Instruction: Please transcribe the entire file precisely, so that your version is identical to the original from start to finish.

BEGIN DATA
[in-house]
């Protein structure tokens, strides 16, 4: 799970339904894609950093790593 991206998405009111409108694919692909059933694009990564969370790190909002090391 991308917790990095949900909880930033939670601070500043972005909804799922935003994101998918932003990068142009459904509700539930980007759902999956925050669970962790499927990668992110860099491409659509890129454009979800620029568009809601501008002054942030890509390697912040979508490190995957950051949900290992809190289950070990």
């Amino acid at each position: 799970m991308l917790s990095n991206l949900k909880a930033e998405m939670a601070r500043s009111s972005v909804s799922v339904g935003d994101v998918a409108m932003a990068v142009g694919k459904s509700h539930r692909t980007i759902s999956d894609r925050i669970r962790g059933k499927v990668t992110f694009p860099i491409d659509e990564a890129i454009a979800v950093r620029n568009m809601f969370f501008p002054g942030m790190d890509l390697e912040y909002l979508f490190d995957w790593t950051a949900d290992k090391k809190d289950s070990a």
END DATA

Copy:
[in-house]
């Protein structure tokens, strides 16, 4: 799970339904894609950093790593 991206998405009111409108694919692909059933694009990564969370790190909002090391 991308917790990095949900909880930033939670601070500043972005909804799922935003994101998918932003990068142009459904509700539930980007759902999956925050669970962790499927990668992110860099491409659509890129454009979800620029568009809601501008002054942030890509390697912040979508490190995957950051949900290992809190289950070990």
């Amino acid at each position: 799970m991308l917790s990095n991206l949900k909880a930033e998405m939670a601070r500043s009111s972005v909804s799922v339904g935003d994101v998918a409108m932003a990068v142009g694919k459904s509700h539930r692909t980007i759902s999956d894609r925050i669970r962790g059933k499927v990668t992110f694009p860099i491409d659509e990564a890129i454009a979800v950093r620029n568009m809601f969370f501008p002054g942030m790190d890509l390697e912040y909002l979508f490190d995957w790593t950051a949900d290992k090391k809190d289950s070990a």